Tuesday, May 29, 2012

Early childhood education focus of Solano forum

By Karen Nolan/ KNolan@TheReporter.com/Posted:   05/25/2012 01:03:43 AM PDT

An advocate for high-quality, early childhood education on Thursday urged the Solano business community to speak out against state cuts to programs that benefit the youngest Californians.

"Your voice is tremendously important. You know what this means for your future workforce," Catherine Atkin, president of Preschool California, told attendees of the Solano Economic Development Corp. breakfast meeting.

Research focusing on what it takes to succeed in high school, career and college has consistently found that being an engaged learner in third-grade "is critical for future success," said Atkin.

To reach that third-grade target, "kids need to be born healthy, thriving at age 3, successful in preschool and ready for kindergarten at 5," she said, adding that too many California children don't meet those milestones.

"As early as 9 months, low-income children are already lagging in language acquisition," Atkin said. "Low-income children have heard 30 million fewer words by age 3 -- that's less than half the number heard by higher income kids. By kindergarten, they are a year behind their peers."

Those shortcomings can be seen in later test scores, where California students rank near the bottom in math and language arts, she said.

Such deficits can be overcome, she assured, citing access to high-quality preschool and two-year, transitional kindergarten classes for young 5-year-olds as among the programs shown to be effective. Waiting until high school to intervene is too late.

"The best return on investment is in the first five years," said Atkin, putting it in business terms. "The later you invest, the less the return."

As state officials attempt to balance California's budget, a half-billion dollars worth of cuts have been proposed to child development programs, she said.

"We are only 3 percent of the budget, but we are 20 percent of the cuts," Atkin said. "We need the business community to raise their voice. ... We will reap what we sow in the early years."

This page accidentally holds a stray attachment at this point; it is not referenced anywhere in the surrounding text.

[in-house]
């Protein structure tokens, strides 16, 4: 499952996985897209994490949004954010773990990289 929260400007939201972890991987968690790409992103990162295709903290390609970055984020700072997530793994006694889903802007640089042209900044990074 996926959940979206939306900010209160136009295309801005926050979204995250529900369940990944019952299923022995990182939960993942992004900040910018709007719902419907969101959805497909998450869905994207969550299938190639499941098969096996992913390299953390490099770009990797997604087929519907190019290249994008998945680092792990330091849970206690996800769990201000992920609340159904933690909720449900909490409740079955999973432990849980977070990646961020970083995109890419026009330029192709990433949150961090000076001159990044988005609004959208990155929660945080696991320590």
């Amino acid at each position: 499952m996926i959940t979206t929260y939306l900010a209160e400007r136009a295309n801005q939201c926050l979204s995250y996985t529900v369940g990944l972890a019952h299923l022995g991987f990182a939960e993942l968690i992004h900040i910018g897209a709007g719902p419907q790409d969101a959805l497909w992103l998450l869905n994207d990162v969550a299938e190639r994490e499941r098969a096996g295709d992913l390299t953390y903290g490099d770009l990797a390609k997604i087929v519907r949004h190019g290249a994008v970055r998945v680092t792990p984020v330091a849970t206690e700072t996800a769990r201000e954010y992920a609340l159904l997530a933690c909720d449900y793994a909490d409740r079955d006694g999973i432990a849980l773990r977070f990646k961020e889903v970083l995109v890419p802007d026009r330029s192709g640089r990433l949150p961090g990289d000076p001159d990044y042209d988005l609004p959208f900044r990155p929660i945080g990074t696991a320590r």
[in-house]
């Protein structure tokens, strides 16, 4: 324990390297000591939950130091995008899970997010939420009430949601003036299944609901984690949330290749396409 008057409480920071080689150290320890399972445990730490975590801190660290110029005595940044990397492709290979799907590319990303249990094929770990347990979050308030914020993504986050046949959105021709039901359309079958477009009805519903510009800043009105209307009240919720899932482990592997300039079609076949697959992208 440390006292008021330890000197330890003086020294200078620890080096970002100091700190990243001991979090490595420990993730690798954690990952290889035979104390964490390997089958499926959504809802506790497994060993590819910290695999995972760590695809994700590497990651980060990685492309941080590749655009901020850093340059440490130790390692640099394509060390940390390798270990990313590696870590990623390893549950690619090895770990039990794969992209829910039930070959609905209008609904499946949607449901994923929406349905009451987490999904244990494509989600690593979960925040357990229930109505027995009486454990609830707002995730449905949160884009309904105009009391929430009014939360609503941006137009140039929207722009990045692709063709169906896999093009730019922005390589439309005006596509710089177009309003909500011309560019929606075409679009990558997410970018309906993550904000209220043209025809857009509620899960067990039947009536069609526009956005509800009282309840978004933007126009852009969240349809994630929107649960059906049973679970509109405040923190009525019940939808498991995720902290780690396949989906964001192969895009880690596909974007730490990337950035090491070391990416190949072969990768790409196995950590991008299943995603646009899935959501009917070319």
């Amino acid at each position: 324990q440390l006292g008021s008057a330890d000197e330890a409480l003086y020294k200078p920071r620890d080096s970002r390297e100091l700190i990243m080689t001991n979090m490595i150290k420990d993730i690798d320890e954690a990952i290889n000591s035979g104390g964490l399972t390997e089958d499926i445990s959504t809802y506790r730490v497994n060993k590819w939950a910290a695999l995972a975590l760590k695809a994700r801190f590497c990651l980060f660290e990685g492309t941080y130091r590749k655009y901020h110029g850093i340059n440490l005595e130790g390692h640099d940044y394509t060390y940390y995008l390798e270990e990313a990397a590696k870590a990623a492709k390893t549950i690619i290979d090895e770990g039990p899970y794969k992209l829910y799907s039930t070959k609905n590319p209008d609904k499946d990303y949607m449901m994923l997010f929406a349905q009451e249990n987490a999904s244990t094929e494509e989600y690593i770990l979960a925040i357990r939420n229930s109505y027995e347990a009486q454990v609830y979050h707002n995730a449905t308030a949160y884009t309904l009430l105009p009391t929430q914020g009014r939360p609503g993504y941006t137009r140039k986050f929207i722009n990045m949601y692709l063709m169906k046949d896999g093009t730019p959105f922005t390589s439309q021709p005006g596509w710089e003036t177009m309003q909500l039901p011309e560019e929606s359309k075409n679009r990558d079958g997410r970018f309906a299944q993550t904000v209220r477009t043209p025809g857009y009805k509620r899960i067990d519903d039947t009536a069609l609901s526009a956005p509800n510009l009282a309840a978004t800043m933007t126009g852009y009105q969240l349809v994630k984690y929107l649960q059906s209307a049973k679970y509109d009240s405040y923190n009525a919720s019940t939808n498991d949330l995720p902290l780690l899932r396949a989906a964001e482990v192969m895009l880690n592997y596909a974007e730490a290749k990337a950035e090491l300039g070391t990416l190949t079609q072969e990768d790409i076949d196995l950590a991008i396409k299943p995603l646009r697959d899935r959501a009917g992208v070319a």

Follow Staff Writer Karen Nolan at Twitter.com/VacaNolan.

EDC breakfast stresses early education to ensure career success

FAIRFIELD — Business and civic leaders took in the oft-used message, “it takes a village” to educate a child during Thursday’s annual economic development breakfast focusing on the early years of a child’s life.

While the Solano Economic Development Corporation breakfasts take place monthly, this is the third annual event that focused on the need to start a positive path toward education while the child is young. It was emphasized by various speakers that the path, which starts at birth, can be helped by not only parents and educators, but the business community as well.

The one-hour event, hosted by First 5 Solano, took place at the Hilton Garden Inn.

“The early years matter. . . . Everyone has to help,” said Christina Arrostuto, executive director of First 5 Solano.

While most speakers stressed the early years, Jay Speck, superintendent of the Solano County Office of Education, talked about the mental paradigm shift between what college meant to his generation and what it means today.

“The world has changed . . . . We’ve got to start thinking that college doesn’t have to mean a four-year degree,” he said, referencing the importance of technical and trade schools in that shift.

The keynote speaker, Catherine Atkin, executive director of Preschool California, emphasized the need to connect the dots between the early years and career readiness. The early years are getting our greatest asset ready, Atkin said.